Dependence of cancer risk from environmental exposures on underlying genetic susceptibility: an illustration with polycyclic aromatic hydrocarbons and breast cancer

Br J Cancer. 2017 Apr 25;116(9):1229-1233. doi: 10.1038/bjc.2017.81. Epub 2017 Mar 28.


Background: Most studies of environmental risk factors and breast cancer are conducted using average risk cohorts.

Methods: We examined the association between polycyclic aromatic hydrocarbon (PAH)-albumin adducts in bloods from baseline and breast cancer risk in a prospective nested case-control study (New York site of the BCFR, 80 cases and 156 controls). We estimated the 10-year absolute breast cancer risk by a risk model that uses pedigree information (BOADICEA) and evaluated whether the increased risk from PAH differed by absolute risk.

Results: Women with detectable levels of PAH had a twofold association with breast cancer risk (odds ratio (OR)=2.04; 95% CI=1.06-3.93) relative to women with non-detectable levels. The association increased with higher levels of PAH (⩾median) and by a higher level of absolute breast cancer risk (10-year risk ⩾3.4%: OR=4.09, 95% CI=1.38-12.13).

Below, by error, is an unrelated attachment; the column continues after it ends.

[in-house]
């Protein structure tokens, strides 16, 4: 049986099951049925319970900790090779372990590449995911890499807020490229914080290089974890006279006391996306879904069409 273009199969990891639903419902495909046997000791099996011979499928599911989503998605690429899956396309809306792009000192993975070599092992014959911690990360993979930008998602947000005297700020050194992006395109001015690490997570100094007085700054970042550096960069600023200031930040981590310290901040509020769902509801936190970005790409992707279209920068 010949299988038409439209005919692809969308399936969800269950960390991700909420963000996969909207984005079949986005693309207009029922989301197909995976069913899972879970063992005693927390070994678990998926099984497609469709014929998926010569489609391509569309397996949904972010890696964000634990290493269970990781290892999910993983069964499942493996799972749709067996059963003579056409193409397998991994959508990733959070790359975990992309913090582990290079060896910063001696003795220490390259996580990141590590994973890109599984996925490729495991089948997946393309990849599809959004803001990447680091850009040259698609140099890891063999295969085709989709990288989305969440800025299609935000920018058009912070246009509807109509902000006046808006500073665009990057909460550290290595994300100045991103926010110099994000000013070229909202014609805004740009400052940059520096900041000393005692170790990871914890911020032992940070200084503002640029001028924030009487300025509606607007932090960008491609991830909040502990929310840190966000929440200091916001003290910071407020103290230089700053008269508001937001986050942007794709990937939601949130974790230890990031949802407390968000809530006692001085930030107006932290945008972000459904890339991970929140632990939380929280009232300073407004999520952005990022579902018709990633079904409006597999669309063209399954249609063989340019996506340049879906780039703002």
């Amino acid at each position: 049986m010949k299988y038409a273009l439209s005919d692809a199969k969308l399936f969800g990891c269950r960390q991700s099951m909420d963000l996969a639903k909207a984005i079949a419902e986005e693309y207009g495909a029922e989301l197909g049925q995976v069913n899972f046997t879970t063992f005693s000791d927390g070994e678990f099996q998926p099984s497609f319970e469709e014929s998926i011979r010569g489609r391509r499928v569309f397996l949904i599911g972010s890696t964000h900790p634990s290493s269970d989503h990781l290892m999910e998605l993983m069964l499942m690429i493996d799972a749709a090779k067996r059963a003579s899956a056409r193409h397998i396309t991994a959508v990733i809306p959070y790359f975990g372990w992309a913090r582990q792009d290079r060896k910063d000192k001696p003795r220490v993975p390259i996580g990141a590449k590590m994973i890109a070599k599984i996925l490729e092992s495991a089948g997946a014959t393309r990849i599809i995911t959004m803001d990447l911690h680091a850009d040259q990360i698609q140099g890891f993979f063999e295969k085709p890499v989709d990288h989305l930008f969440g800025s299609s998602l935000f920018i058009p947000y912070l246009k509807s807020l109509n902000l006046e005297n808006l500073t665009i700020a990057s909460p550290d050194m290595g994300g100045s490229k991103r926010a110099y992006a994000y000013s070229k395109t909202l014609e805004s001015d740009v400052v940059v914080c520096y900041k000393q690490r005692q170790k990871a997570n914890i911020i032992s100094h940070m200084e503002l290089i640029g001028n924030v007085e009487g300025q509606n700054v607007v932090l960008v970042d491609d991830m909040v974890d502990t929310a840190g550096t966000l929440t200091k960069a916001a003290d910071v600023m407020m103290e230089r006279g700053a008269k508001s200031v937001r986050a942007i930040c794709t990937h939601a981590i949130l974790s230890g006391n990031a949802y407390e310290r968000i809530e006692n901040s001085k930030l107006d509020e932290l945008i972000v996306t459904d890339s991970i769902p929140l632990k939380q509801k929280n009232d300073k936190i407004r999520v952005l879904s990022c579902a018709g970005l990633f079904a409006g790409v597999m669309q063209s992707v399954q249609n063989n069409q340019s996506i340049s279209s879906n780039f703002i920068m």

Conclusions: These results support that family-based cohorts can be an efficient way to examine gene-environment interactions.

MeSH terms

  • Adult
  • Breast Neoplasms / blood*
  • Breast Neoplasms / chemically induced
  • Breast Neoplasms / epidemiology*
  • Breast Neoplasms / genetics
  • Case-Control Studies
  • DNA Adducts / blood*
  • Environmental Exposure*
  • Female
  • Gene-Environment Interaction
  • Genetic Predisposition to Disease
  • Genotype
  • Humans
  • Middle Aged
  • New York
  • Polycyclic Aromatic Hydrocarbons / blood
  • Polycyclic Aromatic Hydrocarbons / toxicity*
  • Risk Factors
  • Serum Albumin / genetics
  • Smoking


  • DNA Adducts
  • Polycyclic Aromatic Hydrocarbons
  • Serum Albumin
  • polycyclic aromatic hydrocarbons-DNA adduct